50 years later, Alcatraz escapees' tale still captivates
Published: Tuesday, June 12, 2012
Updated: Tuesday, June 12, 2012 09:06
Former Alcatraz guard-turned-author George DeVincenzi, who was part of the panel Monday, said there was "no way" the men could have survived.
But the Anglins and Dyke disagree.
Anglin Widner noted that the raft and paddle had been found on Angel Island, not far from Alcatraz, with footsteps leading away from them. And, Dyke said, a Teletype and California Highway Patrol memo indicated that a car was stolen in Marin County that night by three men who later nearly ran a car off the road in the Central Valley.
Most notably, in December 1963, a third Anglin brother who was doing time in Alabama received the leather pouch that family members said Clarence had made at Alcatraz. According to Anglin Widner, brother Alfred told her during a visit that the pouch contained a message about the escapees' whereabouts. But by January 1964, Alfred was dead. Authorities said he was electrocuted while trying to escape. Anglin Widner believes he was beaten in an effort to get him to rat out his brothers.
The family is inclined to think Clarence and John made it to Brazil.
Even Dyke said it was possible.
About a month after the escape, a Norwegian freighter spotted a body wearing blue clothing floating near the Golden Gate Bridge, but the crew was unable to retrieve it. Dyke said he believes at least one or two bodies should have washed up if all three men had drowned. If only one did, he's betting it was Morris, "because the brothers definitely would have saved each other."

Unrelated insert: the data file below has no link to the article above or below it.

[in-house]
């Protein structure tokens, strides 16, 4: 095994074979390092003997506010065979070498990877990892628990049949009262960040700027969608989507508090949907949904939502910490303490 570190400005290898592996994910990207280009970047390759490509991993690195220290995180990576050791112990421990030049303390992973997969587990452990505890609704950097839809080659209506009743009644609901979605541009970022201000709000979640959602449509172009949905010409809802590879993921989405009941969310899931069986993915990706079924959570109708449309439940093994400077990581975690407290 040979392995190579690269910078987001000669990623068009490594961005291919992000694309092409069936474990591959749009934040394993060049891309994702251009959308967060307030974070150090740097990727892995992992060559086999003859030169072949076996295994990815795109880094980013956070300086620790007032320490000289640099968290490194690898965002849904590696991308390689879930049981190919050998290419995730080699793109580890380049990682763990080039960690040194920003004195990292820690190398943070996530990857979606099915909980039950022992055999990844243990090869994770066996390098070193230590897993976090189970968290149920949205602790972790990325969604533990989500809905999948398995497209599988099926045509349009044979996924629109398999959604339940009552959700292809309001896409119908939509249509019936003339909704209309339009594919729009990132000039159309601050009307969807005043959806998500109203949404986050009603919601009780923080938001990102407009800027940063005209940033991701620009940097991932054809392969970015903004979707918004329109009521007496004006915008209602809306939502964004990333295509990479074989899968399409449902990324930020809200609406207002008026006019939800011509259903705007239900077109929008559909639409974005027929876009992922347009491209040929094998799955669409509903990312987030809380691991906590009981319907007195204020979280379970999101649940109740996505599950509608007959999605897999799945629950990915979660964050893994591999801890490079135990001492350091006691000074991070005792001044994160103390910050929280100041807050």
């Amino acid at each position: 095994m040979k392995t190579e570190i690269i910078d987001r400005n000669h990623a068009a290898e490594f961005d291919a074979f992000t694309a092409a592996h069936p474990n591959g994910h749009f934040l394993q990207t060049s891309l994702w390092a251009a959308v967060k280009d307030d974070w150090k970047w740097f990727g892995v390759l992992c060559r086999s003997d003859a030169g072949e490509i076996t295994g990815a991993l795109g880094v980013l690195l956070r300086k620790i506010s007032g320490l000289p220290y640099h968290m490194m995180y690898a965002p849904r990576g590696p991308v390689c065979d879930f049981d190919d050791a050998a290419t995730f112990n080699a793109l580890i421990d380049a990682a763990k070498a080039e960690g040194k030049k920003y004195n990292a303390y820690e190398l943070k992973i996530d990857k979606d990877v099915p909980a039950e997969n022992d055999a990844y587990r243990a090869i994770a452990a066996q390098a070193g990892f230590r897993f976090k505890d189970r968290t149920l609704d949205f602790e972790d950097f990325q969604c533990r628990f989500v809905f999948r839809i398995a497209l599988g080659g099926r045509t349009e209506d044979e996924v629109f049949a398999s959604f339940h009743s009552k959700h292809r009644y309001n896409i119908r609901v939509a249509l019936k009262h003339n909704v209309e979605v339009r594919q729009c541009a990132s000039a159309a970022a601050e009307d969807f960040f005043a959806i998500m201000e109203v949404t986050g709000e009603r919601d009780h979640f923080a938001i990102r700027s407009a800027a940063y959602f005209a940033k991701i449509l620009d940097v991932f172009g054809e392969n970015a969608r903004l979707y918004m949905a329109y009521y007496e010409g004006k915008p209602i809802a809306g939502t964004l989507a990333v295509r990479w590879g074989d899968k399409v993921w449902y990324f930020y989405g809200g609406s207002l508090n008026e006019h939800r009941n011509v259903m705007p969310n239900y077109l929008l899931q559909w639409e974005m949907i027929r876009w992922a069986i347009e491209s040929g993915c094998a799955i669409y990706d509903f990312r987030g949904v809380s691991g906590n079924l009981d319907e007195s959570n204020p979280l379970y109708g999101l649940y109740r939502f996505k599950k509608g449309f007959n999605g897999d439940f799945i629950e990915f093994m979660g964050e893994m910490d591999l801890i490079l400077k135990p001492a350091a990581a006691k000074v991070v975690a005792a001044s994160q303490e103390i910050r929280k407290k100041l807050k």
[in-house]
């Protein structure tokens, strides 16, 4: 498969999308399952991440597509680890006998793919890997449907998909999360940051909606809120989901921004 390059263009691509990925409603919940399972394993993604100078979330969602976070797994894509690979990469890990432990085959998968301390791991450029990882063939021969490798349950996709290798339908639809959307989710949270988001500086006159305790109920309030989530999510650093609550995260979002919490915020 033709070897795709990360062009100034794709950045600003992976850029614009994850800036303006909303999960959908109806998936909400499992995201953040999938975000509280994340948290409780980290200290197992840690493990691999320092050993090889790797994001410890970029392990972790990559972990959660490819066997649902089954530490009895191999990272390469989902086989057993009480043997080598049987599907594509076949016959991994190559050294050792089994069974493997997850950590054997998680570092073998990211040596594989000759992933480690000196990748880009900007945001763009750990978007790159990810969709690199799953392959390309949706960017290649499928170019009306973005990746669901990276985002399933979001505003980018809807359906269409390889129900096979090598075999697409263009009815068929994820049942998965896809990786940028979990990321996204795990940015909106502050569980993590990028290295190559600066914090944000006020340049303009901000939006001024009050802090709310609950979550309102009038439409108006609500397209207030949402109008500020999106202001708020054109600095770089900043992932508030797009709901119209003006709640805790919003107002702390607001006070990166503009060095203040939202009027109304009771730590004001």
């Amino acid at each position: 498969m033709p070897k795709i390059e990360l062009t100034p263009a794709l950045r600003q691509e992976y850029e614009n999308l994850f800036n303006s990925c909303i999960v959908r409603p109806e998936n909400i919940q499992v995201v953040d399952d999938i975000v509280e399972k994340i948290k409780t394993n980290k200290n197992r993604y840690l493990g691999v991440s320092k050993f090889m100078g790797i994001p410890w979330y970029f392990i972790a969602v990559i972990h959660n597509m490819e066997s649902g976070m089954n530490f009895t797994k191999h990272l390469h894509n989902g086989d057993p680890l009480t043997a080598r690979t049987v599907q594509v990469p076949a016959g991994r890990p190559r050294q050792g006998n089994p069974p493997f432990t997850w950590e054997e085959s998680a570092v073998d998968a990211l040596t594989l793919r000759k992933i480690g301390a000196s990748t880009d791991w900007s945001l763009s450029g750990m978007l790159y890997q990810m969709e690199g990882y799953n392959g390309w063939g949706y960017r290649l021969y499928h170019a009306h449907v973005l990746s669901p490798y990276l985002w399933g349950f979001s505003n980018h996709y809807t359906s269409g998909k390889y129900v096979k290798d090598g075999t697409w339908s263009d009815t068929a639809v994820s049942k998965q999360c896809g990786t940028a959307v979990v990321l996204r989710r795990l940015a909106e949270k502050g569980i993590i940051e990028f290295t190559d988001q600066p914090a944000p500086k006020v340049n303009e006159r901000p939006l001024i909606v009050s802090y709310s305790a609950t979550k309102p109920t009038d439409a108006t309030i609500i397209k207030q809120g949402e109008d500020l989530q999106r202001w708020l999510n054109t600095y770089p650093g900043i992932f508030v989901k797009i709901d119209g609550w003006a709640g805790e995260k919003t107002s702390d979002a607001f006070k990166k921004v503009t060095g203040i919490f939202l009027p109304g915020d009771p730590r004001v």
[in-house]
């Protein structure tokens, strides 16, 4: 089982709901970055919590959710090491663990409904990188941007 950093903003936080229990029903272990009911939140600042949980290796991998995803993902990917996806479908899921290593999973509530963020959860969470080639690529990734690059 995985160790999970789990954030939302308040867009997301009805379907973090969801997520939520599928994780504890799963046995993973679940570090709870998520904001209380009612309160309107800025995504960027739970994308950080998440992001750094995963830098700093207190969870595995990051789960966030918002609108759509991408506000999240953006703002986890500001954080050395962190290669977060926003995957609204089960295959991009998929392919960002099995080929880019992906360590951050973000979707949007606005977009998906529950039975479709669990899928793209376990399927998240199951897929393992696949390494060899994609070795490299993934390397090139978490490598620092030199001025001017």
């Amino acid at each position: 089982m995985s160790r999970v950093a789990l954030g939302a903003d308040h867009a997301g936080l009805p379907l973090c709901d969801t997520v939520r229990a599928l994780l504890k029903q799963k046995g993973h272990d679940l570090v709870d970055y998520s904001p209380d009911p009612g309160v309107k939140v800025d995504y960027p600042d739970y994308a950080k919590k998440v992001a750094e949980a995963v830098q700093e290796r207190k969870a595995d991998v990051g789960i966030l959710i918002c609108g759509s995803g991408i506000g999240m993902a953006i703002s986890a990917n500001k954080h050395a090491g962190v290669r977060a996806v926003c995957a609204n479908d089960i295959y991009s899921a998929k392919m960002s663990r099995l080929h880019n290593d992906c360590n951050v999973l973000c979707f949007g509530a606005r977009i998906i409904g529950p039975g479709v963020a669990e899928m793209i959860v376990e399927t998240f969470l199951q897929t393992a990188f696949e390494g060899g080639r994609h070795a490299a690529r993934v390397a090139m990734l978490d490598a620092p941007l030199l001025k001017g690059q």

Dyke keeps his active tips to himself, but on Monday he rattled off some of the dead-enders: There was the man who called in 2005 to insist that John Anglin had just left his job at a Philadelphia deli to run a restaurant in a small town in Delaware. (Dyke visited the man and fingerprinted him. No match.) Then there was the lead from the Bahamas that a gentleman who died in 2009 was Clarence Anglin. Photos from the funeral were promising, but an analysis of the man's facial geometry indicated that his eyes were too far apart. Interpol checked prints on file. It wasn't him.
The escape may have hastened the closure of Alcatraz, which federal authorities had planned to shutter. By 1962, the concrete was cracking and the metal catwalks were rusting. The National Park Service now operates the facility as a historical site and tourist attraction. To park spokeswoman Alexandra Picavet, Monday's dueling voices are a part of the story.
"It's a mystery," she said. "Everyone can create their own reality around it."